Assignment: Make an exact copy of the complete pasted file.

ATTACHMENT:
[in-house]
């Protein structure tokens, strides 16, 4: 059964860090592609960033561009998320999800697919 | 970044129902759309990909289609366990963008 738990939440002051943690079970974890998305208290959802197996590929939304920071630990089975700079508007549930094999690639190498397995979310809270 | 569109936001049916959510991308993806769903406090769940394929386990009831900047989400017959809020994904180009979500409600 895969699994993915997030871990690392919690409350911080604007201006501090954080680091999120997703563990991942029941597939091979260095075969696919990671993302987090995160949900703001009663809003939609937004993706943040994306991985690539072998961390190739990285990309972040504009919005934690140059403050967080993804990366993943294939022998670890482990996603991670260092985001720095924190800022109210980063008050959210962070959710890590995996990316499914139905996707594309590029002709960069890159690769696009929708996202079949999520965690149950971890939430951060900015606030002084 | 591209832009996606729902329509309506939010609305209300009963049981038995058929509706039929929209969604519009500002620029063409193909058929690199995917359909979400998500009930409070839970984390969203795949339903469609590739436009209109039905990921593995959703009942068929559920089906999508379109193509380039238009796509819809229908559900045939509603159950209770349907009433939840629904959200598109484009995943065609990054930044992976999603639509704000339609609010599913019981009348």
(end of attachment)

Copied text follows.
[in-house]
């Protein structure tokens, strides 16, 4: 059964860090592609960033561009998320999800697919 | 970044129902759309990909289609366990963008 738990939440002051943690079970974890998305208290959802197996590929939304920071630990089975700079508007549930094999690639190498397995979310809270 | 569109936001049916959510991308993806769903406090769940394929386990009831900047989400017959809020994904180009979500409600 895969699994993915997030871990690392919690409350911080604007201006501090954080680091999120997703563990991942029941597939091979260095075969696919990671993302987090995160949900703001009663809003939609937004993706943040994306991985690539072998961390190739990285990309972040504009919005934690140059403050967080993804990366993943294939022998670890482990996603991670260092985001720095924190800022109210980063008050959210962070959710890590995996990316499914139905996707594309590029002709960069890159690769696009929708996202079949999520965690149950971890939430951060900015606030002084 | 591209832009996606729902329509309506939010609305209300009963049981038995058929509706039929929209969604519009500002620029063409193909058929690199995917359909979400998500009930409070839970984390969203795949339903469609590739436009209109039905990921593995959703009942068929559920089906999508379109193509380039238009796509819809229908559900045939509603159950209770349907009433939840629904959200598109484009995943065609990054930044992976999603639509704000339609609010599913019981009348």